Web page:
language about lasting mental trauma was placed in another section of the complaint.”) (citing,
inter alia, 5 Charles Alan Wright & Arthur R. Miller, Federal Practice and Procedure § 1286 (3d
ed. 2004) (describing a pleading as judged “by the quality of its substance rather than according to
its form or label and, if possible, it will be construed to give effect to all its averments”)); Scharff v.
Wyeth, No. 2:10-CV-220-WKW, 2011 WL 3320501, at *16 (M.D. Ala. Aug. 2, 2011)
(“Substance, not labels, governs.”); Paramo v. IMICO Brickell, LLC, No. 08-20458-CIV, 2008
WL 4360609, at *7 (S.D. Fla. Sept. 24, 2008) (“[T]his Court looks beyond the captions and
labels in a complaint to the content and substance of the allegations . . . .”).
Regarding notice and prejudice, the Walker County Defendants’ argument essentially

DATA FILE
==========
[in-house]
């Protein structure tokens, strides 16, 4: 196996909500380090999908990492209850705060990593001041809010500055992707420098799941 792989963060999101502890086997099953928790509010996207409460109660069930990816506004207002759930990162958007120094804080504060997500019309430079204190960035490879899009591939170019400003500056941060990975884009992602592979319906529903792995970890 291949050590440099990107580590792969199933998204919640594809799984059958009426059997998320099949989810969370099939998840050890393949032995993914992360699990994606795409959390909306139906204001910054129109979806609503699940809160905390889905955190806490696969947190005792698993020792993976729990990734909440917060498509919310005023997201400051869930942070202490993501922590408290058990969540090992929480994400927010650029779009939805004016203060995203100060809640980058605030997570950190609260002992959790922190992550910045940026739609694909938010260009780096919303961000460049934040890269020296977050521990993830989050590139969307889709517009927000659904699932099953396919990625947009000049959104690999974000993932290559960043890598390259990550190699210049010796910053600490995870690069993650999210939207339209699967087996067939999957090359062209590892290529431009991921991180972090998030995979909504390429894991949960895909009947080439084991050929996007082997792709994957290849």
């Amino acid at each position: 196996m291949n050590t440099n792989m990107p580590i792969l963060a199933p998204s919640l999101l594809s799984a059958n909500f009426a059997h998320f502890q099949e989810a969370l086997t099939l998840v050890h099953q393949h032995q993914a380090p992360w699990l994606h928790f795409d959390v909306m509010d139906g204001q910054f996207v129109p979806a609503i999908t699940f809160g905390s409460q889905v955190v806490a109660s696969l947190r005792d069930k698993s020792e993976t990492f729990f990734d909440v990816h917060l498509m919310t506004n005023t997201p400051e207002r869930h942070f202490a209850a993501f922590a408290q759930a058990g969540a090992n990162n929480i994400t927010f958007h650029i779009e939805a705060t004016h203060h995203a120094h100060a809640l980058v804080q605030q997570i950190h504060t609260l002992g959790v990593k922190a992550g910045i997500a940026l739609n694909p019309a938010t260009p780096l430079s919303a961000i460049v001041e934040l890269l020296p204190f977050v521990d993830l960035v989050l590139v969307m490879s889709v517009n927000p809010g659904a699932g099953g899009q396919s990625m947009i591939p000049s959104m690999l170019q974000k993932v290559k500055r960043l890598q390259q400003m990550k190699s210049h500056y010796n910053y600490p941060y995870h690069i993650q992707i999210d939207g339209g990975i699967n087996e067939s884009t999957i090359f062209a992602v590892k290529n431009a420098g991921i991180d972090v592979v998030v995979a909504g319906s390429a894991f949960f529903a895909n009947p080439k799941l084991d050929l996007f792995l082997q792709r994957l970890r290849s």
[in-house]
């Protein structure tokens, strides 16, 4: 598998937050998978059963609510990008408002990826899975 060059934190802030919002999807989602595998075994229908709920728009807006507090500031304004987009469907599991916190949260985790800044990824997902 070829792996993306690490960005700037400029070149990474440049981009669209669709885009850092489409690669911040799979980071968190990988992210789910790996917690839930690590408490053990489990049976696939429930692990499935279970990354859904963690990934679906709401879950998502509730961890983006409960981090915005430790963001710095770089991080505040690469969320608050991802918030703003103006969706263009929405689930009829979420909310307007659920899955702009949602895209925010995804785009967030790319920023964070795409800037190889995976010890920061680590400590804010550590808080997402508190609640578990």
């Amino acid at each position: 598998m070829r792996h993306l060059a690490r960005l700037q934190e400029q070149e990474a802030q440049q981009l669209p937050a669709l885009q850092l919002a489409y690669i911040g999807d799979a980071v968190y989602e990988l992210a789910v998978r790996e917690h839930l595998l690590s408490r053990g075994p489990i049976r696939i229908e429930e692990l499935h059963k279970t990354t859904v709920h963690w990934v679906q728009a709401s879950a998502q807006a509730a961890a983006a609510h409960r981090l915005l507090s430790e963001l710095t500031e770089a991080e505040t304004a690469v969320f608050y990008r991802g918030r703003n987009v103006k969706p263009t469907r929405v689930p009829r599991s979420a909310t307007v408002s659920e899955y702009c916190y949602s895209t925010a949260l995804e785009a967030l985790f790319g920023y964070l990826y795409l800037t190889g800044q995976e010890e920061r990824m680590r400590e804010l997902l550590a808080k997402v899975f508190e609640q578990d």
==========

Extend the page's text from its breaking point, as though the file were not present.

266, 271 (1994), for the proposition that, “to plead a plausible claim, the first step for any plaintiff
is to identify the specific constitutional right allegedly violated.” (Doc. 167 at ¶ 4). They rely on
this analysis again in their reply. (Doc. 170 at 2). However, while the Albright case does support
the conclusion that analysis of a § 1983 claim begins with the determination of what that right is, it
does not address the sufficiency of an allegation of that claim under notice pleading and Iqbal.
See 510 U.S. at 271-275. The United States Supreme Court in that case was addressing the
“limited” claim of whether “the action of respondents infringed his substantive due process right to
be free of prosecution without probable cause.” Id. at 271. When the Court decided it would not
expand substantive due process and the Fourth Amendment was the proper basis for analysis, it
affirmed the lower court. Id. at 273-74. To the extent the Walker County Defendants intend
Albright to support the subsequent statement that failure to use the proper “magic words” is fatal to
a claim, it does not support their assertion.
concedes that they know exactly what claim Plaintiff is trying to bring. (See doc. 167 at ¶¶ 5-6)